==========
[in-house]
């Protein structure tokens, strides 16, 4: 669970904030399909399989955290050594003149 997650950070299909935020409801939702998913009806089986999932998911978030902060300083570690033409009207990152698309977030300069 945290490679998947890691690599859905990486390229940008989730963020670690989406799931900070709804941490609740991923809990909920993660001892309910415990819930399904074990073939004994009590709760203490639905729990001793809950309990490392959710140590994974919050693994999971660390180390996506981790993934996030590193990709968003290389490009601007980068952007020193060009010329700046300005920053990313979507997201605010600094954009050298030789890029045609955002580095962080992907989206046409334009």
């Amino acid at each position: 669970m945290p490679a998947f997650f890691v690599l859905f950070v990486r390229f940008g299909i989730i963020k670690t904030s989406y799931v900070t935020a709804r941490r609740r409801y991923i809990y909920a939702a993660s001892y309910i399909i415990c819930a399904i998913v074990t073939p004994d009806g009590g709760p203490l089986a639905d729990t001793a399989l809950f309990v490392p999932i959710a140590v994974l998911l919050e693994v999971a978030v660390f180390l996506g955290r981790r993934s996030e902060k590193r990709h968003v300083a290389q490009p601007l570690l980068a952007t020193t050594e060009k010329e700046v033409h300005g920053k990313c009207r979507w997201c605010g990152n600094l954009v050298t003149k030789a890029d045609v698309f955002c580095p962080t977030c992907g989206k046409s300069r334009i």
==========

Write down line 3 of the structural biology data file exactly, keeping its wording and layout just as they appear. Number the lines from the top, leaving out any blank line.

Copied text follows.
């Amino acid at each position: 669970m945290p490679a998947f997650f890691v690599l859905f950070v990486r390229f940008g299909i989730i963020k670690t904030s989406y799931v900070t935020a709804r941490r609740r409801y991923i809990y909920a939702a993660s001892y309910i399909i415990c819930a399904i998913v074990t073939p004994d009806g009590g709760p203490l089986a639905d729990t001793a399989l809950f309990v490392p999932i959710a140590v994974l998911l919050e693994v999971a978030v660390f180390l996506g955290r981790r993934s996030e902060k590193r990709h968003v300083a290389q490009p601007l570690l980068a952007t020193t050594e060009k010329e700046v033409h300005g920053k990313c009207r979507w997201c605010g990152n600094l954009v050298t003149k030789a890029d045609v698309f955002c580095p962080t977030c992907g989206k046409s300069r334009i």